ballot setup, display, tabulation and reporting sections of voting  
system code", expresses sympathy for security via obscurity for other,  
unspecified types of code, on the basis that such obscurity makes  
hackers' jobs more difficult. This approach makes open source  
essentially meaningless, since the undisclosed code may actually  
completely supplant the disclosed code. Since the undisclosed code is,  
well, undisclosed, you'd never know. Further, while security by  
obscurity may, indeed, make a hacker's job more difficult, hackers are  
not the chief concern; vendors are.
21. Section 3.5 ("parallel testing") is a good idea, but the machine  
under test could detect that it's being tested by noting the rapidity  
with which ballots were being voted, or the fact it received a burst of  
votes in the first, say, hour of voting, then none for the rest of the  
day. Persons craftier than myself might find other means to detect  
testing. Further, parallel testing works only if elections officials  
actually do it properly. Once a system has been in use "without  
problems" for awhile, vigilance is likely to wane, at which point the  
real cheating can begin.
22. Section 3.6 "separation of candidate names", touted as "the  
ultimate protection against malicious code", not only doesn't work, it  
provides a way to assist the functioning of malicious code, and even to  
assist its installation. First, as even Shamos admits, OCR (optical  
character recognition) technology would enable the DRE to read and  
interpret the images. Second, the graphic files presumably would be  
generated either directly by the vendor, or by using a program provided  
by the vendor. Either method would allow the vendor to insert hidden  
data into the image, either via proprietary headers, or via  
steganography. http://en.wikipedia.org/wiki/Steganography. A cheating  
vendor would, at a minimum, include in this data the mapping between  
image files and candidate names and parties, thus utterly defeating  
Shamos's scheme. But a craftier vendor might also include data  
indicating when to cheat, how much to cheat, how to detect when an  
anti-cheating test is being conducted, and so forth. Further, a vendor  
could even include code in the images, which the DRE could then load  
and execute. Finally, this approach doesn't impede the election-day  
broadcast fraud described in item 9.
23. Shamos generally ignores the possibility of tabulation and  
canvassing fraud. Even if DREs function perfectly, tabulation and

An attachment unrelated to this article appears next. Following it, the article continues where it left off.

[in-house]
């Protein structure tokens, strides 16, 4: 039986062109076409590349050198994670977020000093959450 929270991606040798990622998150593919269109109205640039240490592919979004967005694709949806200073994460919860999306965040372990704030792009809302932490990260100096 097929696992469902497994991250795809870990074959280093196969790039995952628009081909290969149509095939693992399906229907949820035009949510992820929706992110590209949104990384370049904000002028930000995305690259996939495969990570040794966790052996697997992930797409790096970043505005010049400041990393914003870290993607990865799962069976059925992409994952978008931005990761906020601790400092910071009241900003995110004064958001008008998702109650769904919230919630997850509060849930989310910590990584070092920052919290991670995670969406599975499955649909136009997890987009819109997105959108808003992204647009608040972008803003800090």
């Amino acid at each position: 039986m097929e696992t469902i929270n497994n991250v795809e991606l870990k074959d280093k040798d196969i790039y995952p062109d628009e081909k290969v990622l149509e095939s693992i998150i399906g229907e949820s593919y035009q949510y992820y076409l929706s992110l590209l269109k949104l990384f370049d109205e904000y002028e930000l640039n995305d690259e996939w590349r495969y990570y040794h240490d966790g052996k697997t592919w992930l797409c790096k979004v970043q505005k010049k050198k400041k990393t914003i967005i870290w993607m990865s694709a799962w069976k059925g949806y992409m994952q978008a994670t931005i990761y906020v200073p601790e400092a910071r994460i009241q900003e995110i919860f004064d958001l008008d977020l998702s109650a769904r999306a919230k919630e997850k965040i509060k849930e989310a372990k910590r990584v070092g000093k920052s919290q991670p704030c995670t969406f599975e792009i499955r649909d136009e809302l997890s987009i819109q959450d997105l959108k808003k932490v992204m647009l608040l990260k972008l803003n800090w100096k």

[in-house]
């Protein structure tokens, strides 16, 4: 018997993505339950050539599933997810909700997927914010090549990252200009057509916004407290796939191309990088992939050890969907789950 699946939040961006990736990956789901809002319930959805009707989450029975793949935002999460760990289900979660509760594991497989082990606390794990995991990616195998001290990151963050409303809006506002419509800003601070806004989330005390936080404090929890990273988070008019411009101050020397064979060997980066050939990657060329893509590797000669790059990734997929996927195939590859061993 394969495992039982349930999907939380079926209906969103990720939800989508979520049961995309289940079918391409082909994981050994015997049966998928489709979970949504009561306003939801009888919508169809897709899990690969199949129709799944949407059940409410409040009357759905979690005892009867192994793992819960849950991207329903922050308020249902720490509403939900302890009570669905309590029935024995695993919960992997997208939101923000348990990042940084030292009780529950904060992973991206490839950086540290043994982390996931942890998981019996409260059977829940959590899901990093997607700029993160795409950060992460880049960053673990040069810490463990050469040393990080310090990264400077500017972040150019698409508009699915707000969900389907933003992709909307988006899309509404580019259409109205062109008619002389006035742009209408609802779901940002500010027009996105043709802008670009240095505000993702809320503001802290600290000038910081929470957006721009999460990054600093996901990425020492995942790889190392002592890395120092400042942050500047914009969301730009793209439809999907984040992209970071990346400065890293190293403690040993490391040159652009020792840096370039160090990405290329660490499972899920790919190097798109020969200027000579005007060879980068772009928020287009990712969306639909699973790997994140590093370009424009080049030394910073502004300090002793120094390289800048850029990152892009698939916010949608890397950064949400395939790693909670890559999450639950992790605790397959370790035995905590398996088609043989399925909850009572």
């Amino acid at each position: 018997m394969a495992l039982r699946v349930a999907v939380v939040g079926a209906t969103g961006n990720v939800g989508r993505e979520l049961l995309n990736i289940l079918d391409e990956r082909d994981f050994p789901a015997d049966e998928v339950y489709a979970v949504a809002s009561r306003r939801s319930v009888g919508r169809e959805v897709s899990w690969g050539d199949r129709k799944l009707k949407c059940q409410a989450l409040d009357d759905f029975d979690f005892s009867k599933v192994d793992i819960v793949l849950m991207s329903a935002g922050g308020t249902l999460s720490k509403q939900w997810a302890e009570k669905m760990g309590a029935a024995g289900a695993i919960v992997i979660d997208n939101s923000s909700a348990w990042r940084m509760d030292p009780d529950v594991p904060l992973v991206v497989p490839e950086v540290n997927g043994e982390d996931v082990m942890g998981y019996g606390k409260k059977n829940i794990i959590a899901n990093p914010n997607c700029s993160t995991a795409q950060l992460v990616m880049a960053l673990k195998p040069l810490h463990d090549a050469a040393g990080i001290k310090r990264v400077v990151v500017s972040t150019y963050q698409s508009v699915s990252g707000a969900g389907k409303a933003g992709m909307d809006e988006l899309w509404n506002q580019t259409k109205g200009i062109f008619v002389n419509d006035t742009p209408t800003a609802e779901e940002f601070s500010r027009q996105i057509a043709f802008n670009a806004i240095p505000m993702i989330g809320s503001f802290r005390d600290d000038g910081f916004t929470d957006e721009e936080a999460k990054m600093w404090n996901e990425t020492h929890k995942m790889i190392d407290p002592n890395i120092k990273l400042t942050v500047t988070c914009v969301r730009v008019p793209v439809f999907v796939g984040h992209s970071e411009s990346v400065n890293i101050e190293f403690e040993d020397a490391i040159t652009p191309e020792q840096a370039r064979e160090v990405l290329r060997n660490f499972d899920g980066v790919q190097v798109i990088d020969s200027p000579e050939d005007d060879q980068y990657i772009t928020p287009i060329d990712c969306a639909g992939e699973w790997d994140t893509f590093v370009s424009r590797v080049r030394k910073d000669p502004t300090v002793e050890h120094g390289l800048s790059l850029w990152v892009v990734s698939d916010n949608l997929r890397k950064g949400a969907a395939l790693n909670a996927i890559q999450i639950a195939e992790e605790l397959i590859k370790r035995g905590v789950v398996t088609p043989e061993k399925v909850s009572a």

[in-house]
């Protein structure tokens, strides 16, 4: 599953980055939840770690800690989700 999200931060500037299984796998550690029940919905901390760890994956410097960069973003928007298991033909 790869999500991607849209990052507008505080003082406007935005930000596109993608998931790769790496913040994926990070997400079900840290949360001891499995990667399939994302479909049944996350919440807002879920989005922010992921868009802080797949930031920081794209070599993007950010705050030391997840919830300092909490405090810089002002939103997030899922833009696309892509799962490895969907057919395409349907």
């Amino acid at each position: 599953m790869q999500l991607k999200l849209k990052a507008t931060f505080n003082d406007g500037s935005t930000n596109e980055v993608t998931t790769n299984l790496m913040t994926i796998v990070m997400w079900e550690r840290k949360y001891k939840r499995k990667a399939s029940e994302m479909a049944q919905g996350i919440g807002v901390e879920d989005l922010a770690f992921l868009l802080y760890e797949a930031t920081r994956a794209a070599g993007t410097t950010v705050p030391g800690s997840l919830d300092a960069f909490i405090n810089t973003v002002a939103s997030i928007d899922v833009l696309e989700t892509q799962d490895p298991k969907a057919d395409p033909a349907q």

canvassing fraud can corrupt the election.
[1] And, of course, there might be no good way to do a "dry run" except  
by use of "test mode": officials have somehow to prevent the "test"  
votes from contaminating the actual tallies.
[2] FPGAs and ASICs usually are considered hardware, and thus usually  
are implicitly exempted from code disclosure. FPGA- and ASIC-based  
malware would require access to a WIMAX or BPL transceiver. Both  
require a small amount of hardware that easily could be hidden inside a  
DRE. http://www.intel.com/pressroom/archive/releases/20040907net.htm ;  
http://www.theregister.co.uk/2004/07/02/intel_wimax/ (WIMAX);  
http://www.intellon.com/pdfs/INT5200_Ethernet_Ref_Design.pdf (BPL).  
Since WIMAX and BPL are 2-way technologies, it is possible to detect  
the transmissions from a DRE using them. A crafty, motivated vendor  
could doubtless find a way to disable the DRE's transmissions while  
still allowing it to listen for the cheating signal. Further  
developments in communications technology will only make this kind of  
cheat easier to implement and to hide.
[3] Technologies like VoteHere (Neff/Chaum) may help to change this,  
but it is not invulnerable to vendor-based attacks. For one thing, it  
doesn't prevent certain presentation attacks.
------------------------------------------------------------------------ 
------------------------------------------------------------------------ 
----
Review of Alan's Response
Overall this is a good response in a measured tone. I think such a tone  
is very important, since it contrasts with Shamos's often-mocking one.  
Here are my specific comments.
1. I would not say that the paper's "title itself is weak". It seems  
gratuitous and, anyway, the sentence that follow will help the reader  
conclude that all on her own.
2. Remove the brackets around "it's that they aren't independently  
verified [to be operating properly]". Brackets are really only for  
editorial comments.
3. There is a departure from measured tone is in section 4, where you  
say that "His math here is positively shameful". It is, but it would be  
better to say, "His math here does not represent reality," since you  
present good evidence of this very thing.
4. Remove the brackets around "[for software of medium or better...]",  
and remove "I suppose that" from the same sentence.
5. Your response to Shamos's item 6 is very good: trust no one.
6. Your comment on Shamos's section 3.5 should make it clearer that  
you're worried about a local trigger for a vendor-provided Trojan  
Horse.
7. In your argument about slot machines, please find room to note that  
Nevada has a pretty extensive scheme of gaming machine regulation  far  
more extensive than any regulatory schemes (that I know of) for voting  
systems. The Nevada Gaming Control Board actually inspects not only  
software, but hardware! http://leg.state.nv.us/NRS/NRS-463.html (NRS  
463.670). Of course they don't do a perfect job,  
http://www.americancasinoguide.com/Tips/Slots-Honest.shtml , but at  
least they attempt something. Why don't we do this for voting systems?
8. Other reviewers made some excellent points. The one about the nature  
of republics is particularly important, and should be included in a  
form that, while avoiding flaming, makes the point that Shamos does not  
consider an illegitimate presidency to be a serious issue.

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Received on Sat Apr 30 23:17:06 2005